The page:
Glenavon: Rea, Armstrong, Lyske, Corr, Davis, Cush, Wilson, McVeigh, Jones, Campbell, and Elwood.

Referee: Mr C Flanagan (Sheffield)

Night at the Races this Saturday

Come along and join the craic at Newry City AFC’s Night at the Races this Saturday night (October 12) in the Social Club from 8pm.

If you would like to sponsor a horse there is still an opportunity to do so at £10 per horse or £50 to sponsor a race. Please contact Gary Wilson on 07745112320 asap

 

Blast from the Past: Local lads light up the Showgrounds

Newry Town 2 NK Hrvatatski Dragovojac 0

By Tony Bagnall

Exactly twenty years ago today, two local lads hit the glorious goals that pitched Newry Town into a money-spinning second round Inter-Toto Cup clash.

The pair, Robert Casey and Adrian Larkin, were the only two locals on the park in Newry Town’s first home European match.

Anyway those two magical, golden goals were enough to beat NK Hrvatatski Dragovojac and send the Newry Showgrounds into a frenzy.

The scenes afterwards were total ecstasy, players dancing with joy and the Town managerial team of Joe Rice, Trevor Anderson and Johnny McDonnell, together with many of the fans, dancing with them.

And make no mistake Newry deserved to go through.

Trailing 1-0 from the first leg, they created most of the clear-cut chances, most of the more telling moves.

On the other hand the full time professionals from Croatia were a solid footballing side and over the 90 minutes they probably had more possession. Their approach work was tidy and methodical but when it came to the nitty-gritty, they fell down.

There were some awesome performances from the Town team. Robert Casey was a giant. He ran the show, tackled like a tank, was supreme in the air and sprayed the ball about.

An absolute colossus.

Then there was Alan Hall who ran Casey close. When the Town needed him, especially in the ten minutes before the break, he was there to be counted. He made at least three goal-saving blocks and was never ruffled.

John Kenny was another big man for Newry, the Sligo speed-merchant ran his heart out while Stuart McLean, Tony Scappaticci and Shane Reddish scarcely put a foot wrong.

And then there was Adrian Larkin. He clicked his heels on the bench in Croatia without getting a run-out and did likewise for 79 minutes at the Showgrounds. But when he got his chance … how he took it. It might not have been the classiest goal ever scored at the Warrenpoint Road ground but arguably, in the over 80-year history of Newry Town, it was the most important.

However, overall it was the well-organised Newry teamwork that won the day.

With the rain pouring down the Town went into the attack straight from the kick-off and Dessie Gorman shaved the Hrvatatski post with an overhead kick.

The game settled down after that with both sides sparring, looking for a weakness. Newry found it on 16 minutes. Shane Reddish floated in a right wing freekick and there was Robert Casey rising majestically from a crowded goalmouth to power a header off the inside of keeper Zankarlo Simunic’s right hand post. A stunning goal.

The crowd went wild and the Town almost repeated the act ten minutes later when John Kenny crashed a low drive into the side-netting following an Alan Byrne free kick.

Casey was then blown up for a foul on the Croatian keeper after winning an aerial confrontation but most were of the opinion that the Town player was wrongly penalised.

In the ten minutes preceding the interval the Croatian visitors pressed strongly but the Newry defence was in a resolute mood. John Drake got in the way of a piledriver on 35 minutes and five minutes later McLean did likewise.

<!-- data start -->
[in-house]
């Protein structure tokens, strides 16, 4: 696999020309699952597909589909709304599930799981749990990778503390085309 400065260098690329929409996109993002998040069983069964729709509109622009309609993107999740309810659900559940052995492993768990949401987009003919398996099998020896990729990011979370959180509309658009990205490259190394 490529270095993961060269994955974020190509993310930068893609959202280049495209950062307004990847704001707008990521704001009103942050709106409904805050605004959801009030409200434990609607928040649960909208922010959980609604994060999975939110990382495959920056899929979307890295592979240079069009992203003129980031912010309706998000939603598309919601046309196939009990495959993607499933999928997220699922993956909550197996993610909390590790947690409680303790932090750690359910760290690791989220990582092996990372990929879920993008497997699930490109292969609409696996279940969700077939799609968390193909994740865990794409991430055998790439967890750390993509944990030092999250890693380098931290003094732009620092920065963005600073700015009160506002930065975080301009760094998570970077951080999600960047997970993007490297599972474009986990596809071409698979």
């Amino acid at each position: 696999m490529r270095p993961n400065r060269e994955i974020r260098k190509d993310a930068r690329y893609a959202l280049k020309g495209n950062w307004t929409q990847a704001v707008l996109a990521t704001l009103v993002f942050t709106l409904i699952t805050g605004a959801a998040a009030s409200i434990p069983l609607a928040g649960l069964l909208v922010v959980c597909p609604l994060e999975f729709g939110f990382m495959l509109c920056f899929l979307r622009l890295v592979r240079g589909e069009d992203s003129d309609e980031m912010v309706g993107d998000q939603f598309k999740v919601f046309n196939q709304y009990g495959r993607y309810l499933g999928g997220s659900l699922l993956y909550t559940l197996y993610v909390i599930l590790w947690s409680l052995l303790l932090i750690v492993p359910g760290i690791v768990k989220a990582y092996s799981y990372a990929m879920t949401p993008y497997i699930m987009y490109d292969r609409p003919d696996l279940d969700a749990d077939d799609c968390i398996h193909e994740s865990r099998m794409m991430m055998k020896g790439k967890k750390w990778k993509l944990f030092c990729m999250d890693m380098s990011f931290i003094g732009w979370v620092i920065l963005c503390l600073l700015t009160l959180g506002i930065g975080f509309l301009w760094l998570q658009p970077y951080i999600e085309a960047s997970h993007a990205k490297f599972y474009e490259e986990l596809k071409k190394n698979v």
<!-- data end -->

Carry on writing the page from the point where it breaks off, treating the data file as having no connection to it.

And Alan Hall in the space of sixty seconds twice did well to block.

On 48 minutes Robert Casey had another chance to net but Dessie Gorman’s right wing cross was a little too difficult to control.

Kenny too went close; following a sizzling 40-yard run, his searing drive inched past the base of the woodwork.

On the hour Rutherford, at the back post, miskicked a John Drake free kick and then three Town players, McLean, Kenny and Gorman each failed to get a touch on a Rutherford corner that ripped tantalisingly across the face of the Croatian goalmouth.

With 19 minutes left John Kenny blazed an Alan Hall freekick over the top as anxiety set in.

There was a mere eleven minutes to go however, when Dromalane lad Larkin replaced Dessie Gorman.

Talk about an inspired substitution. Trevor and Johnny Mac take full marks.  One minute later, and with just his second touch, the speedy marksman struck gold with a vital goal.

Robert Casey began the move shrugging off a Croatian, before deftly flicking a pass to John Kenny with the outside of his boot. Kenny picked out Larkin and the man nicknamed Joey slipped the ball under the advancing Simunic. And though the Dragovojac keeper did get a hand to the shot he couldn’t stop it trickling over the line.

The Showgrounds erupted for the second time.

But in the final nail-biting moments the visitors had a couple of opportunities to take the tie – and all they needed was an away goal to make the next round of the competition. However, Tony Scappaticci made a magnificent tackle to thwart Marin Lalic and then Berdi Nevio’s fierce drive zipped past the angle.

But Newry held on – and deservingly so – to make history and become the first Irish team to win an InterToto Cup tie.

Newry Town: Kevin McKeown, John Drake, Tony Scappaticci, Alan Hall, Stuart McLean, Shane Reddish, John Kenny, Alan Byrne, Robert Casey, Dessie Gorman, Mark Rutherford and Subs: Barry Tumilty (who replaced Byrne at the interval), Adrian Larkin, Trevor Smith, John McDonnell and Josh Connelly.

Cover photo caption: Robbie Casey celebrates with Adrian Larkin after the Dromalane lad hit the winner in the InterToto Cup tie against NK Hrvatatski Dragovojac.

DANIEL MURPHY NAMED NEWRY CITY SUPERFAN

Daniel Murphy has been named Newry City SuperFan 2018/19 at an NI Football League awards ceremony this week at the National Stadium at Windsor Park.

It’s the second year of the Danske Bank Premiership SuperFan Awards, which were launched to recognise supporters who go the extra mile for their clubs – the life blood of the Danske Bank Premiership.

Daniel Murphy is always accompanied by his mum, and the pair never miss a match. They are the life and soul of the supporters bus where they always have tea, coffee, sweets, buns and biscuits for all. A truly wonderful family, and Daniel is a true SuperFan who is loved by all at Newry City.

SuperFan nominations closed on 10 April 2019, with over 300 entries received across all 12 Premiership clubs.

 

 

Cover Photo: Daniel Murphy is presented with his SuperFan Award by Liam Curran, General Manager, Operations at Danske Bank. Also pictured are Laura Hillen, Media Officer at Newry City, Daniels mum Mary and event host Pete Snodden, Cool FM.